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What should landlords know about New Jersey evictions?

On Behalf of | Mar 11, 2024 | Eviction

Having rental properties can be a lucrative source of income, but that’s only the case if a landlord has tenants who pay on time and don’t damage the property. Unfortunately, almost every landlord has deal with the eviction process at some point.

The laws in New Jersey regarding residential evictions are complex. Understanding the basics of what’s allowed and what to expect during the eviction process is important for landlords.

Valid reason required for evictions

Before a landlord can start an eviction proceeding, they must have a valid reason that’s recognized by New Jersey law. A tenant failing to pay rent is a common reason for eviction, but it’s not the only one. Landlords can also seek an eviction if the tenant damages the property, has illegal activities on the property or breaks the terms of the lease.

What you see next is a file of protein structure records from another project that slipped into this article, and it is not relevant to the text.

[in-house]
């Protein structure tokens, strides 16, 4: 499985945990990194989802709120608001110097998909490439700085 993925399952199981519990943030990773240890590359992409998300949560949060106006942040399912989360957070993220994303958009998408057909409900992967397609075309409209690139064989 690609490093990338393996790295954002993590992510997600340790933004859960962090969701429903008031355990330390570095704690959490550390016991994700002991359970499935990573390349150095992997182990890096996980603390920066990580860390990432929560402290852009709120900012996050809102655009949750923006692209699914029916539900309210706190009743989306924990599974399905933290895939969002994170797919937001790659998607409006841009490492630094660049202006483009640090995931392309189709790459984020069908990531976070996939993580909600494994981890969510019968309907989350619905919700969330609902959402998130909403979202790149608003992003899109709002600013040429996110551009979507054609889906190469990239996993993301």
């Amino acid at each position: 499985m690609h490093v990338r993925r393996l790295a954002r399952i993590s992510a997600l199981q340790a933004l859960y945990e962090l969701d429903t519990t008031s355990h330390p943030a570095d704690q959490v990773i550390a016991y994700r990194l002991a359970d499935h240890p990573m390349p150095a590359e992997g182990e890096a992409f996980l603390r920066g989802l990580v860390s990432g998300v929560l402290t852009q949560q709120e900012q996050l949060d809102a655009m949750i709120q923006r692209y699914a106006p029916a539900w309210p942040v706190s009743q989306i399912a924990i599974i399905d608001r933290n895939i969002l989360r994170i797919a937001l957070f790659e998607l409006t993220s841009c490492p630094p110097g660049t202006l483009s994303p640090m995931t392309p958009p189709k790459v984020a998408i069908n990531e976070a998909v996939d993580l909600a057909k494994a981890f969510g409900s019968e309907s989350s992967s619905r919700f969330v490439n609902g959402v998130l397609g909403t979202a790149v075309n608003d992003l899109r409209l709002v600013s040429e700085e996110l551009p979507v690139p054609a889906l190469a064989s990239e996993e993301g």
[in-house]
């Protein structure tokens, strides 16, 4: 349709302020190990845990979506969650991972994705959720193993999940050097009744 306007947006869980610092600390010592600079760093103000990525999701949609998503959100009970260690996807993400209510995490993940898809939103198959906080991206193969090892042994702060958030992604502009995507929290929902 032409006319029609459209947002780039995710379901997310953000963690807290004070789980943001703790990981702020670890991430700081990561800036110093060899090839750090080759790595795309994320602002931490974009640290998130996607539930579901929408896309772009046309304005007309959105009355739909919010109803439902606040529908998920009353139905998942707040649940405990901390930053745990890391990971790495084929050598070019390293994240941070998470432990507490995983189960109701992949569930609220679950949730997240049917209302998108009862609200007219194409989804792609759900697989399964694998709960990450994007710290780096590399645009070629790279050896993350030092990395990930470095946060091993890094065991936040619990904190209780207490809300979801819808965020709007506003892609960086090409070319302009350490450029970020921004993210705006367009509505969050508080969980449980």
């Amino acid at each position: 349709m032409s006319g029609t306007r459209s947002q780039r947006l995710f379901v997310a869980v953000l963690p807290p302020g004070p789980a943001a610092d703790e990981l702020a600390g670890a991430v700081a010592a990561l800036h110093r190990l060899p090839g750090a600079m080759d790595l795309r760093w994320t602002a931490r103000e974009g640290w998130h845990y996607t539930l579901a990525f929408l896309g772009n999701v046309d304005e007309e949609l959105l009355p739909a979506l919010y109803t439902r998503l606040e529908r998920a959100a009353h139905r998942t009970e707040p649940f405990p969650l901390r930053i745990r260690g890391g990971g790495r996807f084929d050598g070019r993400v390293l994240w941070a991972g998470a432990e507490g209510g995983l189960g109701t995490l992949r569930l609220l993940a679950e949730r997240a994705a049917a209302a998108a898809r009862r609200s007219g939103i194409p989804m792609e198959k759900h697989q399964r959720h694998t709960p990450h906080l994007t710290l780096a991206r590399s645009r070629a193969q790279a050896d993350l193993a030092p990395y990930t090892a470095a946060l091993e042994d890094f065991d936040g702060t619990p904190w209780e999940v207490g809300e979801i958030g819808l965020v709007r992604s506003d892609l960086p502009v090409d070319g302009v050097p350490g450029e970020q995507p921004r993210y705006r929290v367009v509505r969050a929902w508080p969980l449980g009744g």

Eviction process

The first step in the eviction process involves the landlord providing the tenant with a notice to quit or demand for rent, depending on the grounds for eviction. After the notice period expires, if the tenant hasn’t complied with the demands or vacated the property, the landlord can file a complaint with the New Jersey Superior Court, Special Civil Part.

During an eviction hearing, the landlord and the tenant can present state their sides of the argument. Landlords should bring the lease agreement, rental payment records and anything else that has to do with the eviction issue. A judgment for possession is issued if the landlord wins the case. This judgment allows the landlord to obtain a warrant for removal, which can be executed by a court officer. Landlords can’t use force or self-help methods to evict a tenant.

Because of the complexities of a residential eviction, landlords should obtain legal assistance as they navigate this matter. This can help to protect their interests throughout the process.